Fables (Stevenson)/The Carthorses and the Saddlehorse

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XIV.

THE CARTHORSES AND THE SADDLEHORSE.


TWO carthorses, a gelding and a mare, were brought to Samoa, and put in the same field with a saddlehorse to run free on the island. They were rather afraid to go near him, for they saw he was a saddlehorse, and supposed he would not speak to them. Now the saddlehorse had never seen creatures so big. "These must be great chiefs," thought he, and he approached them civilly. "Lady and gentleman," said he, "I understand you are from the colonies. I offer you my affectionate compliments, and make you heartily welcome to the island."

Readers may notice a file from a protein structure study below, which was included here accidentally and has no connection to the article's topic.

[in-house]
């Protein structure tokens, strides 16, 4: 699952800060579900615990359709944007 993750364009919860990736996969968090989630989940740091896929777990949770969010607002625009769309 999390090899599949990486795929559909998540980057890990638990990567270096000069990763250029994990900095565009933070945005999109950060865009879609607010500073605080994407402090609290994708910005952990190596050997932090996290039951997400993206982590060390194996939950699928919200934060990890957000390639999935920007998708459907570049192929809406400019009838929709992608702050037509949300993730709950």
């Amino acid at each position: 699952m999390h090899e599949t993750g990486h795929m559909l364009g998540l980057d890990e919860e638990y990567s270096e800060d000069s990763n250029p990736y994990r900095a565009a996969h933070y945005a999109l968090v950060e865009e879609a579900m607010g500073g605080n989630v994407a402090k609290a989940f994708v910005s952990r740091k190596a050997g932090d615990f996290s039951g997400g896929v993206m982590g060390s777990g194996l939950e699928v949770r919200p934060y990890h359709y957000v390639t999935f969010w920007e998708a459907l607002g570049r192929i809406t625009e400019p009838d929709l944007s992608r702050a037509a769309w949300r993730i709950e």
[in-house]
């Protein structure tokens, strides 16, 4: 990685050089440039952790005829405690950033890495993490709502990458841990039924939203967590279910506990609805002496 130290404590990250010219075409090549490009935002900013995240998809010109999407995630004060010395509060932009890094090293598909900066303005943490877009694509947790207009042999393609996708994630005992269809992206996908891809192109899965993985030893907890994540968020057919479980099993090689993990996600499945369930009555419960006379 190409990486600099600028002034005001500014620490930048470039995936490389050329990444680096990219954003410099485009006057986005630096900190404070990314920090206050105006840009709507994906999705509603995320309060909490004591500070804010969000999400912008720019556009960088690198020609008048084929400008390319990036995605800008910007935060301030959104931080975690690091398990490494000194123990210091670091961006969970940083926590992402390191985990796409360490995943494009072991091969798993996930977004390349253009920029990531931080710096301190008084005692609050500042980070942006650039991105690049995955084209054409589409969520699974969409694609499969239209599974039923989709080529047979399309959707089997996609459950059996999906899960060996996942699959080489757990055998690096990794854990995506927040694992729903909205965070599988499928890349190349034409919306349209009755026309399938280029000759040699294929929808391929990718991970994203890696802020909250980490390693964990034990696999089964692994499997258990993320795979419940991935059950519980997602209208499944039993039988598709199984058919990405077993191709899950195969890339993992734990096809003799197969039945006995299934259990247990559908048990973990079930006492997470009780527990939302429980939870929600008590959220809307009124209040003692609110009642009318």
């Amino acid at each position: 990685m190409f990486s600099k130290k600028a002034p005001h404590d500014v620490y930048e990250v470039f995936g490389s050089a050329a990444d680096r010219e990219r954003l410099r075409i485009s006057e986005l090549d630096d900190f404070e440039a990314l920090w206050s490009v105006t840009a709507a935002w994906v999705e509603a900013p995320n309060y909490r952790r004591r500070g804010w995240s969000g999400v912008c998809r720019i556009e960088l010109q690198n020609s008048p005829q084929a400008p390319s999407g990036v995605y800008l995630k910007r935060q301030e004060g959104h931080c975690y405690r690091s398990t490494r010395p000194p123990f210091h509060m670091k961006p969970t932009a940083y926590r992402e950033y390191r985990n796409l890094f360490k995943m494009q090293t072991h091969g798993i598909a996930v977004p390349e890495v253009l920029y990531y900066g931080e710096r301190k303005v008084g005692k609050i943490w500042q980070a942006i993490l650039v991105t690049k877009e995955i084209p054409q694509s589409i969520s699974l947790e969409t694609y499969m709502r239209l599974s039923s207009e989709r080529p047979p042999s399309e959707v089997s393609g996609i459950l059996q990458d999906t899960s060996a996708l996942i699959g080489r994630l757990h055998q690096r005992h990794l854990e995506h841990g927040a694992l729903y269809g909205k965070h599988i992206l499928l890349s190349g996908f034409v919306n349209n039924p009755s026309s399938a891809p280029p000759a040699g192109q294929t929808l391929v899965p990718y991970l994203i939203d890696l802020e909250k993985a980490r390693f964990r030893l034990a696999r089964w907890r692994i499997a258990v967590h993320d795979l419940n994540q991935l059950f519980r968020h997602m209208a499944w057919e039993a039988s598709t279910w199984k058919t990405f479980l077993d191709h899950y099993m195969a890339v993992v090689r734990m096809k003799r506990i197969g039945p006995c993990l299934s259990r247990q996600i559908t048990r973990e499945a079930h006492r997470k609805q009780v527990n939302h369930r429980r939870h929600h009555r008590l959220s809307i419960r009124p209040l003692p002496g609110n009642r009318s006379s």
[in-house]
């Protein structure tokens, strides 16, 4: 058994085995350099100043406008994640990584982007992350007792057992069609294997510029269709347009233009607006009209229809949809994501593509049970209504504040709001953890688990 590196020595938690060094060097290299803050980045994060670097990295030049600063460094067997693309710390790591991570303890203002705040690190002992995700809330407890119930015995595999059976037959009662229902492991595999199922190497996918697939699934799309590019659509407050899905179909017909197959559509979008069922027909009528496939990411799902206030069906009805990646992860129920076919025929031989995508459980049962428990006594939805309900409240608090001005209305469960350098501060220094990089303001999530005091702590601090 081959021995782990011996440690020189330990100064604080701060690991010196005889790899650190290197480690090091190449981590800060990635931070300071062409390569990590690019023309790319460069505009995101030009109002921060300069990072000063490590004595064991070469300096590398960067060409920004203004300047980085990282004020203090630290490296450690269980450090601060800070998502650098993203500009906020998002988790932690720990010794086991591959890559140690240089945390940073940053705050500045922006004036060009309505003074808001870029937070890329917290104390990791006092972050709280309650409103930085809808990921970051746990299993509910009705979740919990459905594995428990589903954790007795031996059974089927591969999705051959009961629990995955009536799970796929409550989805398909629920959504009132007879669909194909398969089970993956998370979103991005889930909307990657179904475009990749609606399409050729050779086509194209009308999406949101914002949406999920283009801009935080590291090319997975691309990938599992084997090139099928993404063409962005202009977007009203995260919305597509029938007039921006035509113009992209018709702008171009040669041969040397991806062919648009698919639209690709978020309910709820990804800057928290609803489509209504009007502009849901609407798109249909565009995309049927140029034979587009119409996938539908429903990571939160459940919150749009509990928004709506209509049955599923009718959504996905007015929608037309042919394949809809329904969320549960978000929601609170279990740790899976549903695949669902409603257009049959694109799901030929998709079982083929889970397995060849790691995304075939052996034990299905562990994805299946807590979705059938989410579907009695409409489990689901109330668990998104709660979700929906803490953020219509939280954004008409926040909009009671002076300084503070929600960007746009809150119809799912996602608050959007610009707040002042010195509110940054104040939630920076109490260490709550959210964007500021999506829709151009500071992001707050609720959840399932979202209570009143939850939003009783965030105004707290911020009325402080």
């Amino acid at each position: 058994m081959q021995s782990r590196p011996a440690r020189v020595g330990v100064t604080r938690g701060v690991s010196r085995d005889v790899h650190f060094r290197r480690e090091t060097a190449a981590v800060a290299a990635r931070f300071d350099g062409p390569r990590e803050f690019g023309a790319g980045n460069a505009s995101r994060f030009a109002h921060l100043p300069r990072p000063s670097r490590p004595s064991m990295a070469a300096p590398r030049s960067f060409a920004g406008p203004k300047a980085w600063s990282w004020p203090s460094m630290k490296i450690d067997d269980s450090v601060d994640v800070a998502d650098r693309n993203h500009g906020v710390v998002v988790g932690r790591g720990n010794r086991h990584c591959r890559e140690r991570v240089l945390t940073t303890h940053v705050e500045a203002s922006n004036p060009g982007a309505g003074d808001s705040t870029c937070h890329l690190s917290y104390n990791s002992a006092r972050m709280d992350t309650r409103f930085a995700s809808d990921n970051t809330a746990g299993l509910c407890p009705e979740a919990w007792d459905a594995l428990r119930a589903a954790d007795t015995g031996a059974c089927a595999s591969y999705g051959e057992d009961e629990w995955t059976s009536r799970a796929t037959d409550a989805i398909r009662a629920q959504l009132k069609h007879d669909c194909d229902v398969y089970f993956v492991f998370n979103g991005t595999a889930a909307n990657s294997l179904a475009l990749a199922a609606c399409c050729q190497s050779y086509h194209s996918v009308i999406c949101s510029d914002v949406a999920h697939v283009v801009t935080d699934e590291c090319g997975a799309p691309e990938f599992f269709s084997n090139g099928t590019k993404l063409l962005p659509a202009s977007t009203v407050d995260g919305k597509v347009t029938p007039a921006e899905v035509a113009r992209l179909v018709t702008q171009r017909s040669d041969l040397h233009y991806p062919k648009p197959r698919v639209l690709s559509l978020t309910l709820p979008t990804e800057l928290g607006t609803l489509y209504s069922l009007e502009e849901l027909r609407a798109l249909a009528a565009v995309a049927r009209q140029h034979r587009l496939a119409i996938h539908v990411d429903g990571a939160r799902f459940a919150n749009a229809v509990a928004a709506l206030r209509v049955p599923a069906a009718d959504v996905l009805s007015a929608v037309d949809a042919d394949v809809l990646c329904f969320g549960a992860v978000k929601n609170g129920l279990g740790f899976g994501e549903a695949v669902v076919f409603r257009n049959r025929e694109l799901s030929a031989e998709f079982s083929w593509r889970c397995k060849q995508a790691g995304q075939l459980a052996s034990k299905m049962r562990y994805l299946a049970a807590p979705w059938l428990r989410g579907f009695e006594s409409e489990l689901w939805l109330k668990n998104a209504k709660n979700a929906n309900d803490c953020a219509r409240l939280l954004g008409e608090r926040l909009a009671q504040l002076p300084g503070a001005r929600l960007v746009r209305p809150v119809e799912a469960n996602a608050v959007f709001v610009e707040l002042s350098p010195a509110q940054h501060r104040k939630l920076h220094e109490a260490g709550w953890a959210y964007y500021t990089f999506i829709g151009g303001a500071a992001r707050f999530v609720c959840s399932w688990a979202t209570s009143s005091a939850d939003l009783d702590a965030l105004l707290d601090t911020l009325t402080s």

The colonials looked at him askance, and consulted with each other.

"Who can he be?" said the gelding.

"He seems suspiciously civil," said the mare.

"I do not think he can be much account," said the gelding.

"Depend upon it he is only a Kanaka," said the mare.

Then they turned to him.

"Go to the devil!" said the gelding.

"I wonder at your impudence, speaking to persons of our quality!" cried the mare.

The saddlehorse went away by himself. "I was right," said he, "they are great chiefs."